First Thing Today (VIP) -- December 11, 2012

December 11, 2012 12:35 AM


CORN AND WHEAT LOWER, BEANS FIRMER... As of 6:30 a.m. CT, corn futures are trading 1 to 4 cents lower, soybeans 1 to 5 cents higher, Chicago wheat mostly 5 to 6 cents lower, Kansas City wheat mostly around 3 cents lower and Minneapolis wheat fractionally to 4 cents lower. The U.S. dollar index is under moderate pressure this morning.

DECEMBER SUPPLY & DEMAND REPORT OUT THIS MORNING... USDA will NOT update corn and soybean production estimates this month, so focus will be on demand projections and the impact any changes have on ending stocks. Based on the pre-report trade guesses, corn carryover is expected to rise 19 million bu. from last month to 666 million bu., soybean carryover is anticipated to decline 5 million bu. from November to 135 million bu. and wheat carryover is expected to rise 14 million bu. from last month to 718 million bushels.

MISSISSIPPI RIVER UPDATE... Revised forecasts now call for the Mississippi River to stay above 9 feet -- the minimum level for barges -- until December 29, around two weeks longer than prior forecasts. The Army Corps of Engineers also says it expects removal of rock formations in the Mississippi River will start this month. This comes after last week's denial by the Army Corps of Engineers for a release of water from the Missouri River. Meanwhile, Sen. Dick Durbin (D-Ill) is calling a meeting for stakeholders (senators from river border states, state and local officials and representatives from agriculture, shipping and other industries) so they can receive a briefing from the Army Corps. "The Army Corps believes that we can maintain navigation on the Mississippi through means other than the release of water from the Missouri River. I hope they are right and I want them to meet with those directly impacted by this challenge," said Durbin. "At our request, the Corps has expedited the process of removing rock pinnacles to improve navigation. The next step is for the Corps to brief industry leaders and local stakeholders which is why I will be convening this meeting. We must do everything we can to reduce the likelihood of serious disruption to traffic along the river."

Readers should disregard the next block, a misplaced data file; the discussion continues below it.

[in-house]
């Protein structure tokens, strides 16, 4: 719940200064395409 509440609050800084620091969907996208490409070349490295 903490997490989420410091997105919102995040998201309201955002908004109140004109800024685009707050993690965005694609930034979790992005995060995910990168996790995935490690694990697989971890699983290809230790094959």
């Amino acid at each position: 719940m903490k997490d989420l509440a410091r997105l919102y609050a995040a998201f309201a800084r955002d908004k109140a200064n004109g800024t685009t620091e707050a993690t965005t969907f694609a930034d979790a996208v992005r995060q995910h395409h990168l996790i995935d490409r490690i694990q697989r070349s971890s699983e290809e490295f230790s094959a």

CROP INSURANCE PAYOUTS HIT $8 BILLION FOR 2012 CROPS... Indemnities under the crop insurance program have reached $8 billion for 2012 crops as of Dec. 10, according to data from the Risk Management Agency (RMA). In addition, payouts for corn reached $4.7 billion, exceeding the level of premiums paid and it pushes the loss ratio to 1.10. Overall, the $8 billion in indemnities still falls short of the record $10.8 billion paid out for 2011 crops, but projections remain at $15 billion to $16 billion or more for 2012 crops.

AUSSIE 2012-13 AG EXPORTS SEEN DOWN 1% IN VALUE... Australian ag exports are expected to total 39.5 billion Australian dollars ($41.4 billion) in 2012-13, down from A$39.9 billion ($41.8 billion) in 2011-12, according to the Australian Bureau of Agricultural and Resource Economics and Sciences (ABARES). Of that total, farm exports (grains, sugar, livestock) are expected to account for around A$36 billion ($37.7 billion), with the crops portion forecast to be valued at around A$22 ($23 billion).

BOXED BEEF PRICES FIRM, BUT MOVEMENT LIGHT... Boxed beef prices were 54 cents (Select) to $1.10 (Choice) higher Monday, but packers moved only 150 loads of product at the higher prices. Given negative packer cutting margins, traders will want to see strength in both prices and movement before there are indications the product market is strong enough to support higher cash cattle prices in the Plains.

SLUGGISH START FOR PORK PRODUCT MARKET... The pork cutout value was 59 cents lower Monday and packers moved only 40.25 loads of cuts and trim on the day. With most pork plants still cutting in the red, cash hog bids will remain under pressure as market-ready supplies are plentiful. Cash hog bids are expected to be steady to $1 lower today.

BRAZIL TEMPORARILY BANS RACTOPAMINE... Fearing Russia could shut off meat imports from its country, Brazil has temporarily banned the use of ractopamine in meat production. The ban will be in effect until Brazil can set up a segregation system for beef and pork produced for export, according to an official with the Brazilian ag ministry. Russia is stepping up tests of U.S. and Canadian meat imports for traces of the feed additive.

OVERNIGHT DEMAND NEWS... Japan is seeking 134,157 MT of U.S. and Canadian wheat in its weekly tender.


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